if hospitals want to retain senior nurses at the bedside, the clinical ladder would be more than a joke. experience would matter, even when you change jobs. you could be hired into a slot up the clinical ladder from the new grads when in addition to making more money, you also have some additional vacation time by virtue of your experience and have seniority in the profession if not in the unit.

    oh, and chairs for the nurses to sit in while they chart. we have them; management expects us to offer them to the visitors. i don't -- i figure i need to be in the room, when the visitors get tired of standing they can go sit in the waiting room. besides -- i'm older than some of the visitors. most of the visitors!
    MAISY, RN-ER and canoehead like this.
  8. Visit  RNperdiem profile page
    0
    Back in the day, there were some very generous weekend pay plans offered. The pay plans have long since gone, but the nurses were allowed to keep the pay plans.
    The nurses who originally took the pay plan offers have held on to them for years and years.
    One nurse told me that if she gave up her pay plan, the position would vanish and she would have a hard time finding another job that paid so well.
    My hospital also has longevity bonuses for bedside nurses.
    If nurses are satisfied with the working condition, there will be enough experienced nurses at the bedside.
  9. Visit  SuesquatchRN profile page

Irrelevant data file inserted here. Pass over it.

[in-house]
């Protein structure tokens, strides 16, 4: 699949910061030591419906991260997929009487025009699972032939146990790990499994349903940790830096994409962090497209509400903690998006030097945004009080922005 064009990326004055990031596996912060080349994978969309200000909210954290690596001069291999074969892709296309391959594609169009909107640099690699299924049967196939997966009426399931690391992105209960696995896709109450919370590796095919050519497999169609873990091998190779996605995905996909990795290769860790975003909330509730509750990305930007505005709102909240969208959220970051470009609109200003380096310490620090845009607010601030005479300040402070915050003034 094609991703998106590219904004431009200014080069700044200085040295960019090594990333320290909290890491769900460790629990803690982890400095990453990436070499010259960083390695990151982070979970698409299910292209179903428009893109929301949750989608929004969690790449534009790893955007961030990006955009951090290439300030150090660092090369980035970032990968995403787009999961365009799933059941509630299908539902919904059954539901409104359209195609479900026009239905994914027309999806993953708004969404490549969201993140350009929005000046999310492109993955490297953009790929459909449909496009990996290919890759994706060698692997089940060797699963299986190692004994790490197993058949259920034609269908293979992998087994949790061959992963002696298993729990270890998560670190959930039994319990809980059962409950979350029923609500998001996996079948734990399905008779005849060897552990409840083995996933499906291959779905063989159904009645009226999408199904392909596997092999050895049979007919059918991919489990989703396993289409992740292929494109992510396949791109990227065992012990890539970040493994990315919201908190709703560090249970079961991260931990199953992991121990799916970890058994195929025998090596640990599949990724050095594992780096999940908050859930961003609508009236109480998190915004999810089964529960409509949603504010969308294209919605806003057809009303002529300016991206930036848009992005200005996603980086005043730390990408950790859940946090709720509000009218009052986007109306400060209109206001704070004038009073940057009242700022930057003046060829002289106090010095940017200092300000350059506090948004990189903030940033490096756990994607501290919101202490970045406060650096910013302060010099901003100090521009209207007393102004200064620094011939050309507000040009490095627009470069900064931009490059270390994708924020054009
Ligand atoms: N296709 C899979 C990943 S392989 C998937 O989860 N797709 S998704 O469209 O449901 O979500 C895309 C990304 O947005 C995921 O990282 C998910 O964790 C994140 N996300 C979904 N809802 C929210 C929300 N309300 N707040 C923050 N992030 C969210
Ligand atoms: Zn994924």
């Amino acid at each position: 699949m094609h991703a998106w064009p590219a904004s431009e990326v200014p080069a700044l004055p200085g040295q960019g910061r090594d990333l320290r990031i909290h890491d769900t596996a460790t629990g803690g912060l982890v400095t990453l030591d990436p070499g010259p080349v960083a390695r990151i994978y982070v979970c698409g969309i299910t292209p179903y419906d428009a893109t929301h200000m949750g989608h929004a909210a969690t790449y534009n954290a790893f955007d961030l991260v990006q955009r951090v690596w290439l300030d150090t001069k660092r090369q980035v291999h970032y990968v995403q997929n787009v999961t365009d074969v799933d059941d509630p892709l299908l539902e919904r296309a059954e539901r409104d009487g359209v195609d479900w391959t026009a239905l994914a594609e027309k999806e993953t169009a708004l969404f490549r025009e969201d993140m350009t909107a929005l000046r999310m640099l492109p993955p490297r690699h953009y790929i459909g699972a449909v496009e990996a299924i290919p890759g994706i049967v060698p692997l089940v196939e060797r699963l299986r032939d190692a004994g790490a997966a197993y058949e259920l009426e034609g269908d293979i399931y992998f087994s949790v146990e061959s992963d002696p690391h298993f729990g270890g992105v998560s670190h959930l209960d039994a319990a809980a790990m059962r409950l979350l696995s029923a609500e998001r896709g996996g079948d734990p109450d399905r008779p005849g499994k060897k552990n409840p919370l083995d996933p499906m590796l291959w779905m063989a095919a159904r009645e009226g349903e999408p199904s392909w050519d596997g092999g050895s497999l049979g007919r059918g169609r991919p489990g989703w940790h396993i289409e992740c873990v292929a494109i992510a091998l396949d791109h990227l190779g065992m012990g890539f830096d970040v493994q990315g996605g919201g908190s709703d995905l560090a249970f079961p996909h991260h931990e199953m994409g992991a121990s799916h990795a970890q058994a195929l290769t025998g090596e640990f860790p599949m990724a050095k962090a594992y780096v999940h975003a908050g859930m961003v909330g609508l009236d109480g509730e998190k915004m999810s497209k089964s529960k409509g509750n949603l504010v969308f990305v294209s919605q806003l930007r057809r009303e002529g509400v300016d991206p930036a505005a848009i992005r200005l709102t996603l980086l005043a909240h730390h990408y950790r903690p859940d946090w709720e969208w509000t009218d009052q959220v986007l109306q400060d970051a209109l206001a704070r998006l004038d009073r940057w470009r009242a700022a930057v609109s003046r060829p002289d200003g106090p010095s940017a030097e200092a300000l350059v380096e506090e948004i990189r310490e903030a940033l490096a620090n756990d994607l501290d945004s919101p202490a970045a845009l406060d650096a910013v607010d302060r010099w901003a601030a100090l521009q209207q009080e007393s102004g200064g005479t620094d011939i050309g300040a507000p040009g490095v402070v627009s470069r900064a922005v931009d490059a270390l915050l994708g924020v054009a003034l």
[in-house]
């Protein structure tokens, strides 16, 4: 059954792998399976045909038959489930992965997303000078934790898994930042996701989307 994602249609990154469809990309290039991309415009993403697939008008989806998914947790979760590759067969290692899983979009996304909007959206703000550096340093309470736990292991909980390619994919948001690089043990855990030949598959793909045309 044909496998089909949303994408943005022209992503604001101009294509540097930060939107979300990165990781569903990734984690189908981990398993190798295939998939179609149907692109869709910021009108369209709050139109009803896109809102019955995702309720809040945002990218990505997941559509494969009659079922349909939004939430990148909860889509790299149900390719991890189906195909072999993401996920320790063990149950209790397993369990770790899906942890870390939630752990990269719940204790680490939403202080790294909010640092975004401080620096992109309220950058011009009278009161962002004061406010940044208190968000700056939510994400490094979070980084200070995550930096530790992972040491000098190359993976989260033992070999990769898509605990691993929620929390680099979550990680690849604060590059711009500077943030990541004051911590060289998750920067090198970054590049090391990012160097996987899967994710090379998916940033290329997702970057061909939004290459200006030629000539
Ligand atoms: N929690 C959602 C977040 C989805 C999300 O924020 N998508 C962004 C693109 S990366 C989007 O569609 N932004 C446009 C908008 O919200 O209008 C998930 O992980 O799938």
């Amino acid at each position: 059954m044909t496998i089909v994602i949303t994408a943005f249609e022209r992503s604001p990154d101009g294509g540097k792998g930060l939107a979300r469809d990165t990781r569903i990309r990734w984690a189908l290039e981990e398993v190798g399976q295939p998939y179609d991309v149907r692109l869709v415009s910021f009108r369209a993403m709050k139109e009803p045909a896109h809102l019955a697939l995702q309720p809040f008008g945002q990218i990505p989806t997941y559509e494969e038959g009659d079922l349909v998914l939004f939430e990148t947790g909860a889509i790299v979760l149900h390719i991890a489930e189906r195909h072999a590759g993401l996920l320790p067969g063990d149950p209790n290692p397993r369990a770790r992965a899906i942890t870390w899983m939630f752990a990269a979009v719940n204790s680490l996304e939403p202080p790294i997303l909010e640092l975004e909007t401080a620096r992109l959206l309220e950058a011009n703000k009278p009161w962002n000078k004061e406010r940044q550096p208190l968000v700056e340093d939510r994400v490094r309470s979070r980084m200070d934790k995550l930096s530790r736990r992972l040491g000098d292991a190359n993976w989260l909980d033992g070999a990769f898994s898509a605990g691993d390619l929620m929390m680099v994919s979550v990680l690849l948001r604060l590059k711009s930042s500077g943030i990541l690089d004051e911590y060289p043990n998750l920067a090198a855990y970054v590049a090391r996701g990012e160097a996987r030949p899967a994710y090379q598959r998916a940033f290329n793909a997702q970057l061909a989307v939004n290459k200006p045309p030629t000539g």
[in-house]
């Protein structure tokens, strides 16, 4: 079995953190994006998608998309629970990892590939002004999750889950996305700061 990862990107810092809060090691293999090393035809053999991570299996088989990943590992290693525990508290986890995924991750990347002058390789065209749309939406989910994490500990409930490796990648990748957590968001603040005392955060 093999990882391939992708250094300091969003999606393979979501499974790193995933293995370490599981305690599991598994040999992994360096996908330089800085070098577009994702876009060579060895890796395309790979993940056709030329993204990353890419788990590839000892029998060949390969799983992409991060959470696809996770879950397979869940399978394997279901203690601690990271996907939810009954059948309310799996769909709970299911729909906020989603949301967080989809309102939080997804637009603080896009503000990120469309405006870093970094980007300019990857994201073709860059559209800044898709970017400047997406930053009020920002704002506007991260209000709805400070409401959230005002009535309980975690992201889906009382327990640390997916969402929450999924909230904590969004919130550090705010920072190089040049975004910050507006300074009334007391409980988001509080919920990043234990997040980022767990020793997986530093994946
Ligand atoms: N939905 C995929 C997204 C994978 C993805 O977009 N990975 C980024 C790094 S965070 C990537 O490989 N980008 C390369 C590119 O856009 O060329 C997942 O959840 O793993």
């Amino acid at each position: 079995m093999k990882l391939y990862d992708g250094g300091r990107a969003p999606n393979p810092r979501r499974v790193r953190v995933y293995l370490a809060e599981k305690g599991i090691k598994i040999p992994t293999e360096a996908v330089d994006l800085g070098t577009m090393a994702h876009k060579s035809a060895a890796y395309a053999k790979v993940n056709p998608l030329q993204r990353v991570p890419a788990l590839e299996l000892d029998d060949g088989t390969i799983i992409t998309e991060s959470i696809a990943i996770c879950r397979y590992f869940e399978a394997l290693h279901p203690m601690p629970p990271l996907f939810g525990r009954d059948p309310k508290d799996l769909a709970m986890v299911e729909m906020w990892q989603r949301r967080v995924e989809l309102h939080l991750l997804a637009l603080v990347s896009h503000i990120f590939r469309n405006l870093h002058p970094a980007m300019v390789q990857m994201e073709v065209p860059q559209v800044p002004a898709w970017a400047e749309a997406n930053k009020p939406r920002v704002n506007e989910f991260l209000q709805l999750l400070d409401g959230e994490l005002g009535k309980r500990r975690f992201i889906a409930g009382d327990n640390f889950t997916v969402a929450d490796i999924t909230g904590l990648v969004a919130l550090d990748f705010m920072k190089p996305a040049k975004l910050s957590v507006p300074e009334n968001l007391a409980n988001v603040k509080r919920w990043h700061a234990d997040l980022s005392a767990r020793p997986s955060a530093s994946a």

1
    Beats me. I got off the floor the minute I got the chance.
    mustlovepoodles likes this.
  10. Visit  Argo profile page
    0
    Not saying I'm old but they like me for some reason and pay me more than anyone else in town is willing to touch. Thrashes why I stick around. LOL.
  11. Visit  PostOpPrincess profile page
    0
    $$$

    and increased scheduling flexibility.

    I have to be honest; I cannot complain.
  12. Visit  mustlovepoodles profile page
    8
    I don't know. Before I left to be a school nurse, I was doing telephone triage for a large Children's hospital, something I was particularly good at. We had to complete 7 calls per hour, which is a difficult standard to maintain over a long shift. Parents call, they're upset, can't give you good information. You can't see the child and have only the non-medical caretaker to give you info. Parents focus on the wrong symptoms, so you really have to have great listening skills, assessment skills, and decision-making skills. I was one of their most experienced nurses and it was very difficult for me to maintain that high level of production.I dropped below the limit. I made 6.9 calls/hour so they put me on probation. Took away my remote computer and made me drive in to work(I had been working from home for several years) Treated me like a 5 year old.

    So I quit. But first I got my stats up to 7.2 for a month. They begged me to stay but I walked. I do not need to be treated like a kindergartener at my age. I took my extensive knowledge of pediatrics and 25 years experience on the road. Had a new job in 1 week and have been happily putting bandaids on boo-boos and giving little kids insulin ever since.
  13. Visit  MBARNBSN profile page
    0
    Quote from pennyaline
    they tell us every day how lucky we are to have jobs.


    according to the ones i work with admin also tells them that they do not have to become managers! most of the experienced nurses i know i burned out from working in management and prefer bedside in comparison.
  14. Visit  Virgo_RN profile page
    0
    None that I am aware of.


Nursing Jobs in every specialty and state. Visit today and find your dream job.

Top
close
close